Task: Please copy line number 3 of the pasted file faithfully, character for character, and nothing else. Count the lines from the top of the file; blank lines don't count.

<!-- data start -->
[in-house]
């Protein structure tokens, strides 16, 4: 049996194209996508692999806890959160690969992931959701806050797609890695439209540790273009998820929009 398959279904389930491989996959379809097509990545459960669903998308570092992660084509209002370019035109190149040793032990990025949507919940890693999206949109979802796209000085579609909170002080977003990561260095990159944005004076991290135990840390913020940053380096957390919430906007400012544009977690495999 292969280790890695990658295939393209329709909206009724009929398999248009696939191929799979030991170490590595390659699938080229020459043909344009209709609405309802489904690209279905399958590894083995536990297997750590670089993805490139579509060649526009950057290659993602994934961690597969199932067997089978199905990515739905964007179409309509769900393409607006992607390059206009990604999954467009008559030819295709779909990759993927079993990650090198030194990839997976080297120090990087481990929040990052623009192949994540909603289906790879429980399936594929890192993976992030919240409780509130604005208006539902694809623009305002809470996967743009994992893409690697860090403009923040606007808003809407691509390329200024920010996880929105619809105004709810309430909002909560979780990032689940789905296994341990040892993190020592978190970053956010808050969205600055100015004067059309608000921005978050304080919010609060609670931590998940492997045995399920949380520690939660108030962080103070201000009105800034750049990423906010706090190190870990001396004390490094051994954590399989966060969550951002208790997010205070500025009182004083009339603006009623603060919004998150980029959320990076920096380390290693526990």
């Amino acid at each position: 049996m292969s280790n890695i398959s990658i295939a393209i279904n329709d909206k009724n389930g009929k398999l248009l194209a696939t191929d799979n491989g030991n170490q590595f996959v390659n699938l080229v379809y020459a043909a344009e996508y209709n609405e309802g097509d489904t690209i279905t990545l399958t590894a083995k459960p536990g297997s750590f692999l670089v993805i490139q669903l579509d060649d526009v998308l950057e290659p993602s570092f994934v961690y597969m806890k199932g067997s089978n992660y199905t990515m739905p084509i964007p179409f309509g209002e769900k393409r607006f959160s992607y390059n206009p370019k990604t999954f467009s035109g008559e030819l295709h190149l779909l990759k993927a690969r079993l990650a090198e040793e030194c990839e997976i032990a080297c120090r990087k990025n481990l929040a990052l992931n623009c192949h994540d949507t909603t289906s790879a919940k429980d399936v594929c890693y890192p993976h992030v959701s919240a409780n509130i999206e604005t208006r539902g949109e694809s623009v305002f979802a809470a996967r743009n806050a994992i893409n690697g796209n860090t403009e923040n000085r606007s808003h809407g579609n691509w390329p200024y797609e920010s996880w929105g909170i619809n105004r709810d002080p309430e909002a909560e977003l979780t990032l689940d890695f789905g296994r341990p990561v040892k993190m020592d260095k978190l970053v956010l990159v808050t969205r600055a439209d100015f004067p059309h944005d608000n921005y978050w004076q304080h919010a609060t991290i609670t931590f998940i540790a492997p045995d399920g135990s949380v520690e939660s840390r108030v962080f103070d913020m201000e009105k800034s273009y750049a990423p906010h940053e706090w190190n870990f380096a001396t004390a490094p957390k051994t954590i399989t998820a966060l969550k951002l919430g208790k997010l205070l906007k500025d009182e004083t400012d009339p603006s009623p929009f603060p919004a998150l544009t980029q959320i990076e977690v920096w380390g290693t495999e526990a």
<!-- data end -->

């Amino acid at each position: 049996m292969s280790n890695i398959s990658i295939a393209i279904n329709d909206k009724n389930g009929k398999l248009l194209a696939t191929d799979n491989g030991n170490q590595f996959v390659n699938l080229v379809y020459a043909a344009e996508y209709n609405e309802g097509d489904t690209i279905t990545l399958t590894a083995k459960p536990g297997s750590f692999l670089v993805i490139q669903l579509d060649d526009v998308l950057e290659p993602s570092f994934v961690y597969m806890k199932g067997s089978n992660y199905t990515m739905p084509i964007p179409f309509g209002e769900k393409r607006f959160s992607y390059n206009p370019k990604t999954f467009s035109g008559e030819l295709h190149l779909l990759k993927a690969r079993l990650a090198e040793e030194c990839e997976i032990a080297c120090r990087k990025n481990l929040a990052l992931n623009c192949h994540d949507t909603t289906s790879a919940k429980d399936v594929c890693y890192p993976h992030v959701s919240a409780n509130i999206e604005t208006r539902g949109e694809s623009v305002f979802a809470a996967r743009n806050a994992i893409n690697g796209n860090t403009e923040n000085r606007s808003h809407g579609n691509w390329p200024y797609e920010s996880w929105g909170i619809n105004r709810d002080p309430e909002a909560e977003l979780t990032l689940d890695f789905g296994r341990p990561v040892k993190m020592d260095k978190l970053v956010l990159v808050t969205r600055a439209d100015f004067p059309h944005d608000n921005y978050w004076q304080h919010a609060t991290i609670t931590f998940i540790a492997p045995d399920g135990s949380v520690e939660s840390r108030v962080f103070d913020m201000e009105k800034s273009y750049a990423p906010h940053e706090w190190n870990f380096a001396t004390a490094p957390k051994t954590i399989t998820a966060l969550k951002l919430g208790k997010l205070l906007k500025d009182e004083t400012d009339p603006s009623p929009f603060p919004a998150l544009t980029q959320i990076e977690v920096w380390g290693t495999e526990a």